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I'm trying to use the following code to get all trace data for the last hour from Azure:

                StorageCredentialsAccountAndKey storageCredentialsAccountAndKey = new StorageCredentialsAccountAndKey(accountName, key);
                CloudStorageAccount csa = new CloudStorageAccount(storageCredentialsAccountAndKey, true);
                TableServiceContext tableServiceContext = new TableServiceContext(csa.TableEndpoint.ToString(), csa.Credentials);
                var results = tableServiceContext.CreateQuery<TableServiceEntity>("WADLogsTable").Where(
                    x => x.Timestamp > DateTime.UtcNow.AddHours(-1)).ToList();

However, I'm finding that no results are found when I know that there is data in the table for the last hour (I'm comparing the output to Cerebrata's Azure Diagnostics Manager).

I have two questions:

  1. Is this the right way to query WADLogsTable? Why am I not seeing any results?
  2. What is the correct type to pass in as the generic parameter? TableServiceEntity is a base class that only defines three columns. I'd like to know if there is a type that represents a WADLogsTable entity specifically. Do I just create a type with properties the same as the column names?
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1 Answer

up vote 8 down vote accepted

There is no out of the box type (class) that would represent WADLogs entity. Using the base class you will only get the PartionKey, RowKey and Timestamp properties. You have to define it by yourself. Here a sample that I use:

public class WadLogEntity
       : Microsoft.WindowsAzure.StorageClient.TableServiceEntity
    {
        public WadLogEntity()
        {
            PartitionKey = "a";
            RowKey = string.Format("{0:10}_{1}", DateTime.MaxValue.Ticks - DateTime.Now.Ticks, Guid.NewGuid());
        }

        public string Role { get; set; }
        public string RoleInstance { get; set; }
        public int Level { get; set; }
        public string Message { get; set; }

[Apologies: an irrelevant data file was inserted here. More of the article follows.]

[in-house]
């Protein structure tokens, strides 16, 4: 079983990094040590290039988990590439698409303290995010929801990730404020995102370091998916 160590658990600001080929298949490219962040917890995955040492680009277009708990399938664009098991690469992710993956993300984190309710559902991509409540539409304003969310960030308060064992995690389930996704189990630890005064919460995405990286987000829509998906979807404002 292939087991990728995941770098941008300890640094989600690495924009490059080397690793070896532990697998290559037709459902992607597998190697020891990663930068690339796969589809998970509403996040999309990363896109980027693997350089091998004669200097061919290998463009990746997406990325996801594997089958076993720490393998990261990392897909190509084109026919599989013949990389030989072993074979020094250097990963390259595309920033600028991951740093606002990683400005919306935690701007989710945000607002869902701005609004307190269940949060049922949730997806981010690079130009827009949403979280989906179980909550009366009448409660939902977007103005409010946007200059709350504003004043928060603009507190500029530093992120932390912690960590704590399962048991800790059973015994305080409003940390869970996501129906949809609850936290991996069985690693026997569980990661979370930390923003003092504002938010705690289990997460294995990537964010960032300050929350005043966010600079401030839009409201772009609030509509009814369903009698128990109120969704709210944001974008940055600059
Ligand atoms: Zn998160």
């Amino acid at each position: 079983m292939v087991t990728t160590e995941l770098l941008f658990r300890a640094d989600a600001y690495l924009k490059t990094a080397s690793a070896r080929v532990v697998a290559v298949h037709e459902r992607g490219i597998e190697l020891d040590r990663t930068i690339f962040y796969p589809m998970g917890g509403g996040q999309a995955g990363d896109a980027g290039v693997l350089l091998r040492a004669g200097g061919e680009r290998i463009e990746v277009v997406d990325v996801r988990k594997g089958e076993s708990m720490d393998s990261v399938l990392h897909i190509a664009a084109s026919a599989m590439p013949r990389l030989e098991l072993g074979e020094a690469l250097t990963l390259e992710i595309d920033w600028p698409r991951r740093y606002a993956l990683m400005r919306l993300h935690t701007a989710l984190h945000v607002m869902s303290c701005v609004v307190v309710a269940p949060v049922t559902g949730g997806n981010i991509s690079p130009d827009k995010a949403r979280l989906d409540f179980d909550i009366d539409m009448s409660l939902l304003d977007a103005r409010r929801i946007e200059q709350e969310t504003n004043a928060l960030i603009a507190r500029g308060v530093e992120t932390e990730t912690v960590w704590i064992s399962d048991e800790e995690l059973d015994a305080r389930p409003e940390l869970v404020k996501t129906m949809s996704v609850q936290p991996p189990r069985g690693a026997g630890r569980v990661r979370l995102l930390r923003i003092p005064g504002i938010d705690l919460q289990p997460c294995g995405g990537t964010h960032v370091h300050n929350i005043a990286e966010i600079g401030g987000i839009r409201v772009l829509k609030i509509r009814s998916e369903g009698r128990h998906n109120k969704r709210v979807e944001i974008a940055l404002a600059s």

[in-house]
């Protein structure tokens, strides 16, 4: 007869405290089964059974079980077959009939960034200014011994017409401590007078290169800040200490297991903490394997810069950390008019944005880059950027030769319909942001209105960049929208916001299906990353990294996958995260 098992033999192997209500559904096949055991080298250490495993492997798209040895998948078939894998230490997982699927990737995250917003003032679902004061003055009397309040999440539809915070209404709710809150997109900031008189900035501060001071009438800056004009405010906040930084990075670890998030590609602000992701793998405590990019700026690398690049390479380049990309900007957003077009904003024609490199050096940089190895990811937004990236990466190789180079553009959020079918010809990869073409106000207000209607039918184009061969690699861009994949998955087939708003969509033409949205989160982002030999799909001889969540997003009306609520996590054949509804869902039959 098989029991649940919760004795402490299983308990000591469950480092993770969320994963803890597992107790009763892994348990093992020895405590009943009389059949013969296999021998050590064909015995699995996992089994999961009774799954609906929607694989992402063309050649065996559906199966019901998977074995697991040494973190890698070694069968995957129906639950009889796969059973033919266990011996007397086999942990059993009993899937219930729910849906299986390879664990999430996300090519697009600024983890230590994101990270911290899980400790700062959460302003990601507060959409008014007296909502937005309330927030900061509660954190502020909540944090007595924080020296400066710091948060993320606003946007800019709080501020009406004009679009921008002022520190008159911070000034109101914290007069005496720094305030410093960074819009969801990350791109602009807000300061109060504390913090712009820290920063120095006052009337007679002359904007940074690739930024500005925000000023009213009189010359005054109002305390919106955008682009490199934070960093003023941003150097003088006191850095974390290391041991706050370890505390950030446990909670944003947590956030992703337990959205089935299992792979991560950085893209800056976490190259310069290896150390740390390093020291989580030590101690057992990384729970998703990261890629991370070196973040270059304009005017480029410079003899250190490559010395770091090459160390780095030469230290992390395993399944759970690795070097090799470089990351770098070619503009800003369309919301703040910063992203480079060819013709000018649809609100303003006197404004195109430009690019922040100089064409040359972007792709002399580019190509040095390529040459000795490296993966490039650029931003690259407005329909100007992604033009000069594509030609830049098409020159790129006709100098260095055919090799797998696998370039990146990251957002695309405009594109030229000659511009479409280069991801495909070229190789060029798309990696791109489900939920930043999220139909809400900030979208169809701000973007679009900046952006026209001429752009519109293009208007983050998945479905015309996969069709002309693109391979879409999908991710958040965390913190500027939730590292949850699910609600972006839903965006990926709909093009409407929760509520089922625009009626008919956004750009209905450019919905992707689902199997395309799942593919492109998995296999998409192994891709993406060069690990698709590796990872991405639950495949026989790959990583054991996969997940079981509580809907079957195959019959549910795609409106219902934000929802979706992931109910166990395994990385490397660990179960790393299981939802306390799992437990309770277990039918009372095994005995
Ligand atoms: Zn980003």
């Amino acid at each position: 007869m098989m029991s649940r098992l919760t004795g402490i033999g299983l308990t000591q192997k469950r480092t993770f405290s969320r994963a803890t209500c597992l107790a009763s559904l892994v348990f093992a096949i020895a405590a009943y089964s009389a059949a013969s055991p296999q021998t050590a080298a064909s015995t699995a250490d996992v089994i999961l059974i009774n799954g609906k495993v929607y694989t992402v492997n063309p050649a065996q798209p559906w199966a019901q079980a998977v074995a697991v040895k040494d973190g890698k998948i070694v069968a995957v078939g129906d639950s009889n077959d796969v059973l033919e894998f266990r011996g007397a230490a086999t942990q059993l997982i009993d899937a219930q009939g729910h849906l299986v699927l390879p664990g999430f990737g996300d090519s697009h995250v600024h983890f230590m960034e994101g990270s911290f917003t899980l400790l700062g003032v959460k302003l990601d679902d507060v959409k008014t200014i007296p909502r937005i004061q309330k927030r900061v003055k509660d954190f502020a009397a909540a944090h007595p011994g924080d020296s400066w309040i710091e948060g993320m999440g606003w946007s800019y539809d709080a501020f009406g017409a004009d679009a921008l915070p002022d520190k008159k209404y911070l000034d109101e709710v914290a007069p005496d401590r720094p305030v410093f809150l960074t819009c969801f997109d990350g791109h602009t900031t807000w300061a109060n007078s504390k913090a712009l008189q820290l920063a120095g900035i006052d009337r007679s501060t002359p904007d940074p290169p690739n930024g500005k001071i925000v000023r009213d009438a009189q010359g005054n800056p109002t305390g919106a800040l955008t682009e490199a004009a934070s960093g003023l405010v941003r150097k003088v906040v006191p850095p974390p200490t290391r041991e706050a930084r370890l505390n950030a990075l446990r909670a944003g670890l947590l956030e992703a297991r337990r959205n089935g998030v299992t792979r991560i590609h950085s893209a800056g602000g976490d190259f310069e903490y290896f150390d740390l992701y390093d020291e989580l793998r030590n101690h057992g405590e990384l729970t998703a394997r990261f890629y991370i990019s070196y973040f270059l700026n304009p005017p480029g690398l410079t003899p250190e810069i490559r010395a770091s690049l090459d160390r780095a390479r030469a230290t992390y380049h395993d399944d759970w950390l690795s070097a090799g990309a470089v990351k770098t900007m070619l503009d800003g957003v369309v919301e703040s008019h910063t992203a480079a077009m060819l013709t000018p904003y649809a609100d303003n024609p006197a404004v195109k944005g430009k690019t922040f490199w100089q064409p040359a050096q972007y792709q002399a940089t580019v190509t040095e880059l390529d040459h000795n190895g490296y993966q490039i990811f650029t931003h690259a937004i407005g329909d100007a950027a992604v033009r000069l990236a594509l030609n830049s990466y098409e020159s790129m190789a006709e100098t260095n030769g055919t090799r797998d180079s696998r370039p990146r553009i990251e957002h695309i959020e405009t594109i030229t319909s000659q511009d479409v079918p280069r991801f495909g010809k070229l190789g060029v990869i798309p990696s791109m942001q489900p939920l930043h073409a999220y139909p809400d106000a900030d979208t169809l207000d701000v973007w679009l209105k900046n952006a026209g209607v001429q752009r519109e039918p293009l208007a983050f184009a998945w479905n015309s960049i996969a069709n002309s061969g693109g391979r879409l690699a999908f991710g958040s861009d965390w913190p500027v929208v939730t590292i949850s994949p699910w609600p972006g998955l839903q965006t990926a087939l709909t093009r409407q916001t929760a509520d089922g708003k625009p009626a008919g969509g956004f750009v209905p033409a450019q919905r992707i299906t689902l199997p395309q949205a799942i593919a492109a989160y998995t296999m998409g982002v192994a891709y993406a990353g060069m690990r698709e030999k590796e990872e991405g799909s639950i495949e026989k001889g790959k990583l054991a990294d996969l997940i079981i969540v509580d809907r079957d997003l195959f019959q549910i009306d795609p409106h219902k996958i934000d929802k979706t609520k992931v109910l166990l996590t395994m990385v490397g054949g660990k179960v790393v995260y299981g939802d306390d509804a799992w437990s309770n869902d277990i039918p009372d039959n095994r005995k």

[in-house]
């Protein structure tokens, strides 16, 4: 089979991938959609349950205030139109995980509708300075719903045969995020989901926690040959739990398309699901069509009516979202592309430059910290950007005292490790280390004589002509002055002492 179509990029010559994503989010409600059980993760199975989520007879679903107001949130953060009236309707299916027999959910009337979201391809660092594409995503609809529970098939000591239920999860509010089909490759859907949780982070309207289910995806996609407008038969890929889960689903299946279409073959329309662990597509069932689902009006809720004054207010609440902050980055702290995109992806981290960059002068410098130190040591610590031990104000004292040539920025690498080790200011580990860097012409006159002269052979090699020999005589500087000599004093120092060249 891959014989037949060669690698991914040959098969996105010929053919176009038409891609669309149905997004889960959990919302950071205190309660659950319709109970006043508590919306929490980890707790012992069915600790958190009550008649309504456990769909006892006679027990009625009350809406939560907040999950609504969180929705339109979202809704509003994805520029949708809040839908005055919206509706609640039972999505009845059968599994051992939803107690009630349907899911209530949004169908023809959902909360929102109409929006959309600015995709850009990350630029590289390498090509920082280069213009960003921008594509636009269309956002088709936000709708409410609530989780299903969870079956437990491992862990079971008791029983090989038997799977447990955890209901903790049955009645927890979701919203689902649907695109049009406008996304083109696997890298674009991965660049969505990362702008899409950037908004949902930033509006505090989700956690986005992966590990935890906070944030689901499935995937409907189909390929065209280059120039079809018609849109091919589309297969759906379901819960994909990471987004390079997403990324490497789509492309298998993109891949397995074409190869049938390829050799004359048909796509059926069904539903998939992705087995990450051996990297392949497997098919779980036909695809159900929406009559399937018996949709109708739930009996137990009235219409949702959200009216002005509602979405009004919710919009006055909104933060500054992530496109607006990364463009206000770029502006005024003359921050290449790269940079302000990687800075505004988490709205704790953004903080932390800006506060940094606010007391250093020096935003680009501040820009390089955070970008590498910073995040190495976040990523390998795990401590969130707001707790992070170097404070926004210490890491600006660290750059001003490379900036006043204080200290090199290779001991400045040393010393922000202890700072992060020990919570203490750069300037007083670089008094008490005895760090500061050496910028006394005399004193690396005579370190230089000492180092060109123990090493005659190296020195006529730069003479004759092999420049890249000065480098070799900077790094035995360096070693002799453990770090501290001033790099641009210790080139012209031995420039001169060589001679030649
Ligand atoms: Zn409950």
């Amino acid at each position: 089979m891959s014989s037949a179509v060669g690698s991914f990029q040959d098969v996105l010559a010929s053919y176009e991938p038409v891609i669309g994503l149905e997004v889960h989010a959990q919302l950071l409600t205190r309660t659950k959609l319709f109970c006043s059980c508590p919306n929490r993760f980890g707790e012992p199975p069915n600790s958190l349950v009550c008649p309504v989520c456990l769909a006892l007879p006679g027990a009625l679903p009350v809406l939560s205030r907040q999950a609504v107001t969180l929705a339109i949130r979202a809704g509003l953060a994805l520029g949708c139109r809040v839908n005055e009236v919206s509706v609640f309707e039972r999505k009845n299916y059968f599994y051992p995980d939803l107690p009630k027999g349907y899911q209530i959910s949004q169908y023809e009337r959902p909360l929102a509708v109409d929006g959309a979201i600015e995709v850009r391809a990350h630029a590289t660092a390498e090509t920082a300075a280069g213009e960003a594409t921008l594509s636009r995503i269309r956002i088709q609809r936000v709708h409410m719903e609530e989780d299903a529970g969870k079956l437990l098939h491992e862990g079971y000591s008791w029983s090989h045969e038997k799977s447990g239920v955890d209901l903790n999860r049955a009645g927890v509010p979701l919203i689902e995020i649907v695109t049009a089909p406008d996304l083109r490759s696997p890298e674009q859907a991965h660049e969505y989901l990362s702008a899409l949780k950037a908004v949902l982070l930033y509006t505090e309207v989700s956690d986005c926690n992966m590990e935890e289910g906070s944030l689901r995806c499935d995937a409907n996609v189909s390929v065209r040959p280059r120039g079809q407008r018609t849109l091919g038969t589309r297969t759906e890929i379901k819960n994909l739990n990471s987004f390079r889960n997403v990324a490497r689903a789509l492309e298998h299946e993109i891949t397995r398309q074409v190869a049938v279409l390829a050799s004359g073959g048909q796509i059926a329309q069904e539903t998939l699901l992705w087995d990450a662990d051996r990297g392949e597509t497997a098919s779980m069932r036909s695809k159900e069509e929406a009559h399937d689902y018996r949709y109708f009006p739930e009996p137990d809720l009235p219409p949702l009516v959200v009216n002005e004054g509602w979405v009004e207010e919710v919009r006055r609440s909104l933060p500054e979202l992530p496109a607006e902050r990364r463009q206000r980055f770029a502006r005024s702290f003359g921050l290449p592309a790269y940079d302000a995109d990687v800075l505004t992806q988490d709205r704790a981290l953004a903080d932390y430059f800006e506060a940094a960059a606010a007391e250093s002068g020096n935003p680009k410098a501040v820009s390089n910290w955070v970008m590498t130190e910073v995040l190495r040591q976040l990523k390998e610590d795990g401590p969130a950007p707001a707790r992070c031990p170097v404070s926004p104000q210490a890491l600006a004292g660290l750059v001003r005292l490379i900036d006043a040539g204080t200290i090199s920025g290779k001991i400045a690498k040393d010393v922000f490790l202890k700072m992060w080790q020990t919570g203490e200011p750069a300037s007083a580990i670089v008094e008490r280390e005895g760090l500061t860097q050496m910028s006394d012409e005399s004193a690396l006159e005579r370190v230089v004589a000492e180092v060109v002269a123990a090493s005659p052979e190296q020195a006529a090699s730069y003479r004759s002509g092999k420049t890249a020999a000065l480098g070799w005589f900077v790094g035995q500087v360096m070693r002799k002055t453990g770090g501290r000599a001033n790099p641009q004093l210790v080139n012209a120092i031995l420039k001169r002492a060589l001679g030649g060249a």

public int Pid { get; set; }
        public int Tid { get; set; }
        public int EventId { get; set; }
        public DateTime EventDateTime
        {
            get
            {
                return new DateTime(long.Parse(this.PartitionKey.Substring(1)));
            }
        }
    }

Also, when I was struggling with the WADLogs table, I managed to get it showing the results (for the last 24 hours) with this code:

  var dtThen = DateTime.UtcNow.AddHours(-24);
                var dtNow = DateTime.UtcNow;

                var logs = this._wadLogs.WadLogs.Where(
                    wl => 
                        wl.Level == 2 
                        && String.Compare(wl.PartitionKey,"0" + dtThen.Ticks.ToString()) >=0
                        && String.Compare(wl.PartitionKey, "0" + dtNow.Ticks.ToString()) < 0
                    ).Take(200);

I noted that there is a "0" prefix in the partition key before the ticks count.

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Thank you Anton. What is the type of this in your second snippet? –  David Mar 15 '12 at 10:30
    
It's okay, I've worked out it's an IQueryable<WadLogEntity>. –  David Mar 15 '12 at 10:43
1  
Thanks, I've got this working now. The reason it didn't work before was because, for some excruciating reason, you can't query against the Timestamp column. Top marks to you, Anton. –  David Mar 15 '12 at 10:43
    
Great that it works for you now. And yes, you are generally not advised to use the Timestamp column. It is for internal use only. –  astaykov Mar 15 '12 at 10:45
    
There's a '0' before the ticks because the ticks might get over the 0999999999900000000 mark at some point. A safer way is to use String.Format("{0:0000000000000000000}", ticks)... although that would be at November 16th... in 3169... I don't think I'll live by then :) –  Jeroen Landheer Mar 12 '13 at 15:19
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